Checking Types Against the Real World in TypeScript

Jesse Hallett · Apr 12, 2018


This is a follow-up to Type-Driven Development with TypeScript.

The shape of data defines a program. There are important benefits to writing out types for your data.

Let's consider a Hacker News client, which consumes stories and other items from the Hacker News API. This is a TypeScript type that describes the format for stories:

type Story = {
  type: "story"
  by: string // username
  dead?: boolean
  deleted?: boolean
  descendants: number
  id: number
  kids?: number[] // numeric IDs of comments
  score: number
  text?: string // HTML content if the story is a text post
  time: number // seconds since Unix epoch
  title: string
  url?: string // URL of linked article if the story is not a text post

In Javascript and other dynamically-typed languages, it is common to write a program without any explicit description of a data structure like Story. The shape of the data is implied in the code that manipulates the data. But that means anyone reading the code has to mentally reconstruct that shape from context, or refer to documentation outside of the program itself.

Catching mistakes

TypeScript provides the option of documenting data structures in the form of types. An obvious advantage is that the type checker can identify mistakes like typos in property names when accessing data. The Hacker News API uses the property name descendants; for some reason every time I try to type descendants I end up typing descendents by mistake. If I did not have a type checker to point out that Story does not have a property named descendents I could end up wasting a lot of time debugging!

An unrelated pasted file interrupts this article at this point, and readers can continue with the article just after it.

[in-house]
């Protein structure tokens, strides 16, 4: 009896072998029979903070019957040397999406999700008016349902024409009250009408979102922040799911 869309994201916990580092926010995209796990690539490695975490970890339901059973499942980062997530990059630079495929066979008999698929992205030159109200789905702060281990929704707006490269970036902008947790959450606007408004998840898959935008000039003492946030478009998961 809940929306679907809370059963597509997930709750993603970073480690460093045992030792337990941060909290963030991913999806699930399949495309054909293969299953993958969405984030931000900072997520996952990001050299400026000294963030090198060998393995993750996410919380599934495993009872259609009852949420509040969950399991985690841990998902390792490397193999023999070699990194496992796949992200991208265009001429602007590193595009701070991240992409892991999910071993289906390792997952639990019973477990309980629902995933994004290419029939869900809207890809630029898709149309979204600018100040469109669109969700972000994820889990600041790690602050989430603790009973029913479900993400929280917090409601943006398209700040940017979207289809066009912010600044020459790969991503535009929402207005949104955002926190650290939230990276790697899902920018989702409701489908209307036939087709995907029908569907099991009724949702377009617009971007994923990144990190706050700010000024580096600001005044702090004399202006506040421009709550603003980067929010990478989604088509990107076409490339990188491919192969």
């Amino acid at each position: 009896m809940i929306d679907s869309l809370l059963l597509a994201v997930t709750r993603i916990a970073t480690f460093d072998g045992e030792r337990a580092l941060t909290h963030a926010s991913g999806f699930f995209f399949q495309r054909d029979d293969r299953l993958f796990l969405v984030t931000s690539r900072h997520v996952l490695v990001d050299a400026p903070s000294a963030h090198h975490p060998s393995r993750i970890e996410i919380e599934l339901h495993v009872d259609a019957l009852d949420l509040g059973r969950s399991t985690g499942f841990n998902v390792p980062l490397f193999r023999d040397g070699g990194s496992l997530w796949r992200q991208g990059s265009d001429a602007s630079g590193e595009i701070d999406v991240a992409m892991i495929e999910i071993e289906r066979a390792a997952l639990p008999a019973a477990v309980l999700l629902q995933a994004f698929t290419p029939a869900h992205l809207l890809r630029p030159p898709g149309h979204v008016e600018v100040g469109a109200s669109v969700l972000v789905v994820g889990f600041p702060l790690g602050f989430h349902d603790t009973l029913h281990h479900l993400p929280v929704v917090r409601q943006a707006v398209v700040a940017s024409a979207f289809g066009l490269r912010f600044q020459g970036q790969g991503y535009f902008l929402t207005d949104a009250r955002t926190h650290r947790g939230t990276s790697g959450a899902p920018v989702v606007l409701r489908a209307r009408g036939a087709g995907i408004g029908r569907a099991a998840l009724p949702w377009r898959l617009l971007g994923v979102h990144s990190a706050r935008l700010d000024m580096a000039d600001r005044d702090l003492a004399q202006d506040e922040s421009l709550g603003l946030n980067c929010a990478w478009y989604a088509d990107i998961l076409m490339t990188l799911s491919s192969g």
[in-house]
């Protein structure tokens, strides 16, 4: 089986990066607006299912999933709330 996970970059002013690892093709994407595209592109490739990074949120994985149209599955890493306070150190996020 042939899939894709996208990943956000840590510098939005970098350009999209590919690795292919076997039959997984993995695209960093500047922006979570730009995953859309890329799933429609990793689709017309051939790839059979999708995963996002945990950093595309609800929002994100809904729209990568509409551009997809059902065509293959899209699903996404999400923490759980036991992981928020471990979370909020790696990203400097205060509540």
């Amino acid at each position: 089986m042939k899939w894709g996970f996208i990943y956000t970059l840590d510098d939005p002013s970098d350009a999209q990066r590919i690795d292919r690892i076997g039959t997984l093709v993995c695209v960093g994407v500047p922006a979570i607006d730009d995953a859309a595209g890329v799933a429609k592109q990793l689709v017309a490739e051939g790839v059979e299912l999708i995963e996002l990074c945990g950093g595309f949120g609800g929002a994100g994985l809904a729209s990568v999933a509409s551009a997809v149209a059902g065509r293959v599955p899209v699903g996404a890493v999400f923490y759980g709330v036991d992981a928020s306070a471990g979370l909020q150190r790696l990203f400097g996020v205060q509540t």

List all changes

But this just scratches the surface. Types for data structures help keep programmers oriented. When a data structure is suddenly required to change, all you need to do is to update that particular type and the type checker will list all of the changes that need to be made to work with this new type.

Reducing cognitive load

When you come back to a program after you have been away from it long enough to forget how everything works, having descriptions of data structures right there in the code makes it much easier to understand what is going on. The same is true if more than one person is working on the project. Every detail that can be captured in types is one less detail that programmers have to carry in their heads. Reduced cognitive load leaves programmers with more energy for writing important business logic.

Bridging the gap with validators

But what if you make a mistake when you write the type? I mentioned that I had problems mixing up descendants and descendents. I actually made the same mistake the first time I wrote the Story type. The type checker cannot help me if I give it bad information from the start! Unfortunately, a static type checker cannot check types against data from an external API. But what you can do is to write a validator that will check at runtime that incoming data has the shape that you expect. Then you can extract a static type from the validator that is guaranteed to match any values that pass validation.